In connection with the operation of the dock, the defendant charges boat owners for the right to dock and moor their boats in the spaces between fingers. The charge thus made by the defendant gives to the owner and other users of a boat the right to use the adjacent finger as a means of boarding or leaving the boat. The right to this use of the finger is shared with the owner and other users of the boat which is docked in the space on the opposite side of the same finger. While it is sometimes implied in the record that the defendant rents the fingers to boat owners, we believe it is more accurate to say that boat owners are charged for the right to keep their boats in the spaces between fingers, with the accompanying right in each boat owner and his guests to use the adjacent finger jointly with the owner and other users of the boat in the space on the opposite side of the same finger. This is made clear, we believe, from the testimony of the defendant and the testimony of Harry G. Lucas, who initially owned and operated this business enterprise jointly with the defendant.

The plaintiffs, at the time of the accident involved in this case, were the owners of a boat which they kept at a dock referred to in the testimony as Little Falls Boat Club and which is owned jointly by the plaintiffs and other persons. The plaintiffs' boat had been launched at the defendant's launching facility at the beginning of the 1963 boating season because there are no launching facilities at the Little Falls Boat Club. Dr. Price, the defendant, testified: 'As a matter of fact, practically all of the Little Falls Boat Dock people put their boats in there to get to their dock. They launch them over that ramp.'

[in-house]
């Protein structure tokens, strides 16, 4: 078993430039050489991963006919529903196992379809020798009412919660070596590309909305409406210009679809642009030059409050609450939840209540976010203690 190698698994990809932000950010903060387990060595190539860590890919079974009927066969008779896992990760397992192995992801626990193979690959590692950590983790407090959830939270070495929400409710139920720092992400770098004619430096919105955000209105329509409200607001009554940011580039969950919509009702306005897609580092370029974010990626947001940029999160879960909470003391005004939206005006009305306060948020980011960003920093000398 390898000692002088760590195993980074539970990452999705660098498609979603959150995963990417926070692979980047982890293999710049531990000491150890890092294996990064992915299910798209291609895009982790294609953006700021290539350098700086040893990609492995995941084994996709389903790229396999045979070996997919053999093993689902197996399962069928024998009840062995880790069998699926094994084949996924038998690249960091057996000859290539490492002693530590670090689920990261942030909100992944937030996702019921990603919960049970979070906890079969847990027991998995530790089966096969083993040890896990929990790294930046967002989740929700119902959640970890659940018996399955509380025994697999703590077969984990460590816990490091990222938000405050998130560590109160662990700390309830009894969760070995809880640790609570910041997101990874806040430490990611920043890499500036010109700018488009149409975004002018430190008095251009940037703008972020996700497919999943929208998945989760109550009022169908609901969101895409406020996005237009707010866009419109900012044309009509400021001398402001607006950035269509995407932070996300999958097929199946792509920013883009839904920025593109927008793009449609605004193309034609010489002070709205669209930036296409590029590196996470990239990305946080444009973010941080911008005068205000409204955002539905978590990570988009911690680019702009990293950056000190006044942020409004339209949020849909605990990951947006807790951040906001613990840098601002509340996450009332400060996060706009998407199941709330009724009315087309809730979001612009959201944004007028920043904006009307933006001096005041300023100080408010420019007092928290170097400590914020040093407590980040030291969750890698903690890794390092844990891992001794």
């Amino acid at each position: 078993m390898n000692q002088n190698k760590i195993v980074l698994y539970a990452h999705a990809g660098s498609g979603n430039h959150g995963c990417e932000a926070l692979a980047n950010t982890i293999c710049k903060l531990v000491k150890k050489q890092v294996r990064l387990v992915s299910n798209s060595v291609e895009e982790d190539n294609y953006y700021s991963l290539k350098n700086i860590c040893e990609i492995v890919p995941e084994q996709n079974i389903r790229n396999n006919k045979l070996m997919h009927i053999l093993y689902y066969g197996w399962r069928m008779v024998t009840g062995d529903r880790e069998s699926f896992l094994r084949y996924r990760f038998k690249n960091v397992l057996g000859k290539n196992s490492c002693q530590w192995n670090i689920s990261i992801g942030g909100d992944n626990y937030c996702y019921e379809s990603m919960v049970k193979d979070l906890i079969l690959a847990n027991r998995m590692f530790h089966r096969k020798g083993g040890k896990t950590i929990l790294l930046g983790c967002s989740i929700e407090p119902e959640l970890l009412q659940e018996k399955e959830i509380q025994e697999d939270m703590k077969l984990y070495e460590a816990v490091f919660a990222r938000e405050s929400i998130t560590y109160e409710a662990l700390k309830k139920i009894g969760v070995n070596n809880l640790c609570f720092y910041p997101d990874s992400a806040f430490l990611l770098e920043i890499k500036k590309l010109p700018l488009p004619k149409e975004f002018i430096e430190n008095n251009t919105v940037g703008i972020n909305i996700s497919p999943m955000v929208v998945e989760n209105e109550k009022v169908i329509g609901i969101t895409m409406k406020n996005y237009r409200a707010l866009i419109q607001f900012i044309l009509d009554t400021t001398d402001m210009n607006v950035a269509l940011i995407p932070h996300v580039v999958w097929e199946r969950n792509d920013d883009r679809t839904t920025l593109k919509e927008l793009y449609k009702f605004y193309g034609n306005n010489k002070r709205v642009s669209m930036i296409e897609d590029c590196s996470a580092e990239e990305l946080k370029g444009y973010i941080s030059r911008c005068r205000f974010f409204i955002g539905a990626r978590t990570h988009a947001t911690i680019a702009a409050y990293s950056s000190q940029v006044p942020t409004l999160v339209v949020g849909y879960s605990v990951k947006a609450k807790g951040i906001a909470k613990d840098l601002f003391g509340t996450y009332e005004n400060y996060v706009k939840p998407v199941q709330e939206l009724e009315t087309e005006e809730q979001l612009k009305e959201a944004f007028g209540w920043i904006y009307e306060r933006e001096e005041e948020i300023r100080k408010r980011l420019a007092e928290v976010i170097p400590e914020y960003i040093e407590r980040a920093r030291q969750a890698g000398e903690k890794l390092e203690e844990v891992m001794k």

On Sunday, August 25, 1963, Mrs. Morgan's brother from Kansas City, Missouri, was at Morgantown. He had brought to Morgantown his own boat which had been transported by him on a trailer hitched to his automobile. The plaintiffs, the brother from Kansas City and other persons planned to meet at the defendant's place of business at Uffington on that day. According to the testimony, it was part of the plan that the members of the group would have a picnic, engage in skiing on the river, and incidentally purchase soft drinks and gasoline for the boats from the defendant. The brother put his boat in the river at the defendant's launching ramp. Later the plaintiffs arrived in their boat and placed it in a space adjacent to one of the fingers.

Juanita Morgan, the plaintiff, alighted from the boat onto the adjacent finger and, according to her testimony, after she had proceeded a distance of seven or eight steps, a board on the finger broke and, as a consequence, all of her body below her bosom went through the opening made by the broken board. She sustained severe personal injuries. There is no serious contention that the verdict in her favor is excessive in amount.

The testimony was adequate to support a jury finding that the plaintiffs, in placing their boat temporarily in the vacant space adjacent to one of the fingers, were making a permissive use of that space in accordance with a practice which was quite general and a matter of common knowledge among boaters of that general area. The testimony establishes the fact that this was in accordance with a general practice among boaters who desired to purchase items of merchandise which were available for sale by the defendant. If a boat owner thus placed his boat...